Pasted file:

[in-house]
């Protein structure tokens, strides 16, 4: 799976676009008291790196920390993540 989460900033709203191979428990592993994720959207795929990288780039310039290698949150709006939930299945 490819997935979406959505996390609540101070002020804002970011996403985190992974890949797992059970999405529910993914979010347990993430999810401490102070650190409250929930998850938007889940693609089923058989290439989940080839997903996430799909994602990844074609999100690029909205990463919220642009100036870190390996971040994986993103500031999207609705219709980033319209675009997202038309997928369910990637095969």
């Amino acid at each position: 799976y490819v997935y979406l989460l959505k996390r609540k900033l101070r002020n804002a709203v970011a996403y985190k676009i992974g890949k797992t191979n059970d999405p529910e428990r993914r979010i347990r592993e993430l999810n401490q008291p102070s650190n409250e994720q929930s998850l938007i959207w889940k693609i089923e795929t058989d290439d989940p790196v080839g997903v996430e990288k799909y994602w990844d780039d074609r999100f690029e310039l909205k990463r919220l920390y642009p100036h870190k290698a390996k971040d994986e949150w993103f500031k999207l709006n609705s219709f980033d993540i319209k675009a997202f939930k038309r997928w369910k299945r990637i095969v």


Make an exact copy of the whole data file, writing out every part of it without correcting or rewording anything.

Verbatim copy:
[in-house]
């Protein structure tokens, strides 16, 4: 799976676009008291790196920390993540 989460900033709203191979428990592993994720959207795929990288780039310039290698949150709006939930299945 490819997935979406959505996390609540101070002020804002970011996403985190992974890949797992059970999405529910993914979010347990993430999810401490102070650190409250929930998850938007889940693609089923058989290439989940080839997903996430799909994602990844074609999100690029909205990463919220642009100036870190390996971040994986993103500031999207609705219709980033319209675009997202038309997928369910990637095969």
């Amino acid at each position: 799976y490819v997935y979406l989460l959505k996390r609540k900033l101070r002020n804002a709203v970011a996403y985190k676009i992974g890949k797992t191979n059970d999405p529910e428990r993914r979010i347990r592993e993430l999810n401490q008291p102070s650190n409250e994720q929930s998850l938007i959207w889940k693609i089923e795929t058989d290439d989940p790196v080839g997903v996430e990288k799909y994602w990844d780039d074609r999100f690029e310039l909205k990463r919220l920390y642009p100036h870190k290698a390996k971040d994986e949150w993103f500031k999207l709006n609705s219709f980033d993540i319209k675009a997202f939930k038309r997928w369910k299945r990637i095969v």